Border Crossing: Ulaanbaatar to Beijing by Train

0

The train is one of my favorite forms of transportation, and taking the Trans-Mongolian Railway to cross into China is a cool experience that’s a lot less stress and more fun than the Thai-Cambodia border. Here’s what to expect when riding from Ulaanbaatar in Mongolia to Beijing.

The border crossing usually takes around five hours, but luckily you don’t need to get out and wait in line or wander around, hoping you’re heading into the correct immigration line. If, however, your train shows up at lunchtime, you’ll have to wait until the workers get back from eating to start the immigration process.

The main reason the border crossing takes so long is that Mongolia’s train tracks follow the Russian single track, while the Chinese tracks are double, so the bogies need to be changed. While this is happening, you can’t get off the train or use the bathroom. You can watch the workers but this does get boring after awhile, so make sure you have plenty of battery left in your Kindle.

Immigration officers from both countries will come on board for documentation, so you don’t have to leave the comfort of your seat! Once everything with the train is sorted, you can get off for a bit on the Chinese side to walk around, although there’s not much there beside a small shop. Departure times are clearly posted, or you can just follow everyone else, so it’s not likely the train will leave without you.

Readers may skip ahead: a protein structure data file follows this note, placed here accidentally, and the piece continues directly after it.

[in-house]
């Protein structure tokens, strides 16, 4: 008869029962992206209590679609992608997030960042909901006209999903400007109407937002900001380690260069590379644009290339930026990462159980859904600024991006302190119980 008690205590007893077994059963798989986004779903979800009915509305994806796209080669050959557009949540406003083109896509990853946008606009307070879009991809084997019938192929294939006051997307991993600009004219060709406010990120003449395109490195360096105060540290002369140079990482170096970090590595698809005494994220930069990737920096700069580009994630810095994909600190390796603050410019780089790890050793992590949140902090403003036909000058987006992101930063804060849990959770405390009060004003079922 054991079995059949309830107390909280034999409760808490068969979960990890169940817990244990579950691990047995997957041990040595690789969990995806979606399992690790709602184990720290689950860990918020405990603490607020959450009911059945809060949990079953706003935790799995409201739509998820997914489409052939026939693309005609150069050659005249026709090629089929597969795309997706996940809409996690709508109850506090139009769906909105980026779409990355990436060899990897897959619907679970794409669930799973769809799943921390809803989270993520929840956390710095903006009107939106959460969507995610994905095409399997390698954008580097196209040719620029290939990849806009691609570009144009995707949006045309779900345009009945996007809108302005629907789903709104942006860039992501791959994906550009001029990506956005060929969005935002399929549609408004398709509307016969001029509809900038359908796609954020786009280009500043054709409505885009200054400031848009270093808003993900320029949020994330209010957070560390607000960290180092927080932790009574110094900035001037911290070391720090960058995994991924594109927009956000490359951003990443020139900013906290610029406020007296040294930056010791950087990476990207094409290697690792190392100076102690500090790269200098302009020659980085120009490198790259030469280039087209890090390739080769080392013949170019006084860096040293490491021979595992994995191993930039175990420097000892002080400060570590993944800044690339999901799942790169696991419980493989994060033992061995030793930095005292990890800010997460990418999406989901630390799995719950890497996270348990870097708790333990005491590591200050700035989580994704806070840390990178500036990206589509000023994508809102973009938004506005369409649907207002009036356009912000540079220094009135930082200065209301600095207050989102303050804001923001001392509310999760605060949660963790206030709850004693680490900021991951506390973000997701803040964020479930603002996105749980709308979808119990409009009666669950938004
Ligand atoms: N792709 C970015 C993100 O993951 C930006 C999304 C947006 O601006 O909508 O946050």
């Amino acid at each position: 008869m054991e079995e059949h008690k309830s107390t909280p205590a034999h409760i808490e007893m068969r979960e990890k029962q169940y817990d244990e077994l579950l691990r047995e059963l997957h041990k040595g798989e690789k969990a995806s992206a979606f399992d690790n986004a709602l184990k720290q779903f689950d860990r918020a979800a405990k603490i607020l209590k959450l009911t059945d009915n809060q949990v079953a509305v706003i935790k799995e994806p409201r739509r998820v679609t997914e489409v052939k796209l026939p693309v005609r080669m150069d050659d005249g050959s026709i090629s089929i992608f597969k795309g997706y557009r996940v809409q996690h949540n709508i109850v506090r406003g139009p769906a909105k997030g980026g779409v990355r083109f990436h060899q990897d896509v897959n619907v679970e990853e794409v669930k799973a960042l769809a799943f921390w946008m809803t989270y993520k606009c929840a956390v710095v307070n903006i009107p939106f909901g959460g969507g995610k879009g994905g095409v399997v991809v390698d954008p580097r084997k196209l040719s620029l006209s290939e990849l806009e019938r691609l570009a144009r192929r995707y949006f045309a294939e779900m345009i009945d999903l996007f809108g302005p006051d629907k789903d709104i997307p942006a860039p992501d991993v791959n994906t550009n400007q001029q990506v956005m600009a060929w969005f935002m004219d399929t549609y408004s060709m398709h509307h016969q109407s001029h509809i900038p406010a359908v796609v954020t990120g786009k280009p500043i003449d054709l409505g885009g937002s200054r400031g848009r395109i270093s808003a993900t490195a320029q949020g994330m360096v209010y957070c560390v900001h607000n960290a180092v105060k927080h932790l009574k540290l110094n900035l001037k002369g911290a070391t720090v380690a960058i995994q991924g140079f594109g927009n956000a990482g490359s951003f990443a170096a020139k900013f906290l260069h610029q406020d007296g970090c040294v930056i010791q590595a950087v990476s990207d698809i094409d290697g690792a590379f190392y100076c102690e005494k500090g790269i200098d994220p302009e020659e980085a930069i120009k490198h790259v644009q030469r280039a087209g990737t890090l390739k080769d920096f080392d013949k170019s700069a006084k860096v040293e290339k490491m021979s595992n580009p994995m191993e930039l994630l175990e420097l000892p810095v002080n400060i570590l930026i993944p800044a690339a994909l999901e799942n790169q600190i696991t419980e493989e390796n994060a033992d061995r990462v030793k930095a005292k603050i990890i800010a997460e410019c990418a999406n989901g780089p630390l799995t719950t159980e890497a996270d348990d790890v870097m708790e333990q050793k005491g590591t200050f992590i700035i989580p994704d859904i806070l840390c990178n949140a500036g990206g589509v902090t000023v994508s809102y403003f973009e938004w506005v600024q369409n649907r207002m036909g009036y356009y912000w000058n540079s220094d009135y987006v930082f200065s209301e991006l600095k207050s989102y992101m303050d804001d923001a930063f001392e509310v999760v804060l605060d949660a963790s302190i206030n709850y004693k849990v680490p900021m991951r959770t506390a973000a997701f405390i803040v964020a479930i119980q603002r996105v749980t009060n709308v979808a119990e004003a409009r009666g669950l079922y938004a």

The current cost for a soft sleeper ticket is around US$280. Tickets can be bought through your hotel, online or through local travel services. These tickets can get sold out quite quickly in the high season (summer). The train is quite safe and uneventful, and much easier than trying to hitch a ride in a Jeep across the border.

Don’t forget to make sure you have your Chinese visa in order!

Do you have any tips for crossing the Mongolia-China border?

Share.

About Author

Maureen always knew she wanted to travel. In college, she studied and traveled through the Caribbean and Central America, and the first time she fell in love was with Mexico City. After graduating, she spent several years teaching EFL in Europe, the Americas and Southeast Asia and traveling in every spare moment. She's currently living in Hong Kong, and getting lost while traveling is her main hobby.

Leave A Reply